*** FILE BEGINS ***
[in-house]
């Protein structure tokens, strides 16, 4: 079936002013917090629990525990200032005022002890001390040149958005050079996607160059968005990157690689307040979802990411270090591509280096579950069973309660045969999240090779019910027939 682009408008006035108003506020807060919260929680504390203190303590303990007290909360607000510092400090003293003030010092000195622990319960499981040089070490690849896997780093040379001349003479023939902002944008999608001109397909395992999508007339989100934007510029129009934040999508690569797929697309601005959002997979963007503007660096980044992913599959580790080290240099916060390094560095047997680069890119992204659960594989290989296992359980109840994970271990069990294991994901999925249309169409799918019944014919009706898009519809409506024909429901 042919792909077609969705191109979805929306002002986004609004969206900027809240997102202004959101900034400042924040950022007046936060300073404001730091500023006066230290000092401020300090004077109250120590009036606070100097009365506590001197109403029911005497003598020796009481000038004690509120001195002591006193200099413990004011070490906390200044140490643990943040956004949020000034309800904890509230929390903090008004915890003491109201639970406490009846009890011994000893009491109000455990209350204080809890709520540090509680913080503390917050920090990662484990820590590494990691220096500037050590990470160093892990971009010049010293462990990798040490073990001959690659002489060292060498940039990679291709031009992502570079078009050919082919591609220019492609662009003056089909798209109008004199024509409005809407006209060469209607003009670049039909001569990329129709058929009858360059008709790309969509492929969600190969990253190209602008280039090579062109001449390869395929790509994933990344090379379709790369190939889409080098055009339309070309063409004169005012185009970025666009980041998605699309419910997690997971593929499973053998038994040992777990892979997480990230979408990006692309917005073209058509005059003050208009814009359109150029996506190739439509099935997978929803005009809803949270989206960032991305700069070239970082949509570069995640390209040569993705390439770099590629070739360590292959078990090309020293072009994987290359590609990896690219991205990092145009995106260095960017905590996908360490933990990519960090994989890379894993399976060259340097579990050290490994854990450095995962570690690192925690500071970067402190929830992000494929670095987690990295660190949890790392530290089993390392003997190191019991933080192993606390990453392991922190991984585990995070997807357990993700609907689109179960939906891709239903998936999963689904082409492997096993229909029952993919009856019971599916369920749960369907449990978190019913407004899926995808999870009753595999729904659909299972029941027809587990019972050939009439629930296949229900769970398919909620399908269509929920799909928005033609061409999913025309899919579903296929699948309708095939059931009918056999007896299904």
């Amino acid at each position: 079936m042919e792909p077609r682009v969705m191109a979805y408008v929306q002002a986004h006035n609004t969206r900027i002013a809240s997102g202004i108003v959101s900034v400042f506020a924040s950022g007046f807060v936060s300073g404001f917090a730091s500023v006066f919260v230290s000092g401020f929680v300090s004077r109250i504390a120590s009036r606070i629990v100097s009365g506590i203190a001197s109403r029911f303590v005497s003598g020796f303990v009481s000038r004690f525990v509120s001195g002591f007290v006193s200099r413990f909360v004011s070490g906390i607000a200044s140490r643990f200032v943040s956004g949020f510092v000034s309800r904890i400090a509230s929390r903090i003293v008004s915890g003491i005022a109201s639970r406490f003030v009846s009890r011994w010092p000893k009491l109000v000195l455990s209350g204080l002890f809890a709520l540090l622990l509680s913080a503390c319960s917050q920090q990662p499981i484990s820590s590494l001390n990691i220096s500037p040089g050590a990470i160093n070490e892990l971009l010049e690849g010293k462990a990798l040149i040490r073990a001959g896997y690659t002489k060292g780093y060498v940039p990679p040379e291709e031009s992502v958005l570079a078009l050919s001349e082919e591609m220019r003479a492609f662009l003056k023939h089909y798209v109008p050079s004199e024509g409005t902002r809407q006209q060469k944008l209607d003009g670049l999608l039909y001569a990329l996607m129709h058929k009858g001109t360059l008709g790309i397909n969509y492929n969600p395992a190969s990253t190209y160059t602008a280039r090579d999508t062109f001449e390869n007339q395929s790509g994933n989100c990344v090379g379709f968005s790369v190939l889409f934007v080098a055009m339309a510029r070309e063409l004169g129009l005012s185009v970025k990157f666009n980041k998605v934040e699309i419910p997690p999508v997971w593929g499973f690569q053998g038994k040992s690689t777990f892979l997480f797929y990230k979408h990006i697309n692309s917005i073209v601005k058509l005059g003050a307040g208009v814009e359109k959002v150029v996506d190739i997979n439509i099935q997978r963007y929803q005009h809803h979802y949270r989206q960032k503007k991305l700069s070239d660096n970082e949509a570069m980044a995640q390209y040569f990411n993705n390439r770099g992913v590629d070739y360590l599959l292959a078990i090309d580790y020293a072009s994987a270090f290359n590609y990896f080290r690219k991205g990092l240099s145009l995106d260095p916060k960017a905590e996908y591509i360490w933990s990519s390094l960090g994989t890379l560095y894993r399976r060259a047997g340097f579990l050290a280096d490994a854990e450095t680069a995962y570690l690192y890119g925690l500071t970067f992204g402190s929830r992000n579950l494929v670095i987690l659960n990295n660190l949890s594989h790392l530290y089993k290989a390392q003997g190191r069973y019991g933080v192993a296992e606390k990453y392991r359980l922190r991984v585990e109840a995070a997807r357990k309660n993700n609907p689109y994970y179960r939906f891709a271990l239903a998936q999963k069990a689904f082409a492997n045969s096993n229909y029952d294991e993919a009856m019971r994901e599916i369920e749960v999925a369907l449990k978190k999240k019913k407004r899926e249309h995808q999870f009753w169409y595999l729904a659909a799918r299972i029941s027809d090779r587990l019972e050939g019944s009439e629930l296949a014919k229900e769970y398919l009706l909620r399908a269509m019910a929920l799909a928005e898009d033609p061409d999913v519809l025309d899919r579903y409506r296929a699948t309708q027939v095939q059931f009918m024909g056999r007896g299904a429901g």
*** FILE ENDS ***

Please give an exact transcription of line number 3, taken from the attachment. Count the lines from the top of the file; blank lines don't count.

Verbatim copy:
């Amino acid at each position: 079936m042919e792909p077609r682009v969705m191109a979805y408008v929306q002002a986004h006035n609004t969206r900027i002013a809240s997102g202004i108003v959101s900034v400042f506020a924040s950022g007046f807060v936060s300073g404001f917090a730091s500023v006066f919260v230290s000092g401020f929680v300090s004077r109250i504390a120590s009036r606070i629990v100097s009365g506590i203190a001197s109403r029911f303590v005497s003598g020796f303990v009481s000038r004690f525990v509120s001195g002591f007290v006193s200099r413990f909360v004011s070490g906390i607000a200044s140490r643990f200032v943040s956004g949020f510092v000034s309800r904890i400090a509230s929390r903090i003293v008004s915890g003491i005022a109201s639970r406490f003030v009846s009890r011994w010092p000893k009491l109000v000195l455990s209350g204080l002890f809890a709520l540090l622990l509680s913080a503390c319960s917050q920090q990662p499981i484990s820590s590494l001390n990691i220096s500037p040089g050590a990470i160093n070490e892990l971009l010049e690849g010293k462990a990798l040149i040490r073990a001959g896997y690659t002489k060292g780093y060498v940039p990679p040379e291709e031009s992502v958005l570079a078009l050919s001349e082919e591609m220019r003479a492609f662009l003056k023939h089909y798209v109008p050079s004199e024509g409005t902002r809407q006209q060469k944008l209607d003009g670049l999608l039909y001569a990329l996607m129709h058929k009858g001109t360059l008709g790309i397909n969509y492929n969600p395992a190969s990253t190209y160059t602008a280039r090579d999508t062109f001449e390869n007339q395929s790509g994933n989100c990344v090379g379709f968005s790369v190939l889409f934007v080098a055009m339309a510029r070309e063409l004169g129009l005012s185009v970025k990157f666009n980041k998605v934040e699309i419910p997690p999508v997971w593929g499973f690569q053998g038994k040992s690689t777990f892979l997480f797929y990230k979408h990006i697309n692309s917005i073209v601005k058509l005059g003050a307040g208009v814009e359109k959002v150029v996506d190739i997979n439509i099935q997978r963007y929803q005009h809803h979802y949270r989206q960032k503007k991305l700069s070239d660096n970082e949509a570069m980044a995640q390209y040569f990411n993705n390439r770099g992913v590629d070739y360590l599959l292959a078990i090309d580790y020293a072009s994987a270090f290359n590609y990896f080290r690219k991205g990092l240099s145009l995106d260095p916060k960017a905590e996908y591509i360490w933990s990519s390094l960090g994989t890379l560095y894993r399976r060259a047997g340097f579990l050290a280096d490994a854990e450095t680069a995962y570690l690192y890119g925690l500071t970067f992204g402190s929830r992000n579950l494929v670095i987690l659960n990295n660190l949890s594989h790392l530290y089993k290989a390392q003997g190191r069973y019991g933080v192993a296992e606390k990453y392991r359980l922190r991984v585990e109840a995070a997807r357990k309660n993700n609907p689109y994970y179960r939906f891709a271990l239903a998936q999963k069990a689904f082409a492997n045969s096993n229909y029952d294991e993919a009856m019971r994901e599916i369920e749960v999925a369907l449990k978190k999240k019913k407004r899926e249309h995808q999870f009753w169409y595999l729904a659909a799918r299972i029941s027809d090779r587990l019972e050939g019944s009439e629930l296949a014919k229900e769970y398919l009706l909620r399908a269509m019910a929920l799909a928005e898009d033609p061409d999913v519809l025309d899919r579903y409506r296929a699948t309708q027939v095939q059931f009918m024909g056999r007896g299904a429901g």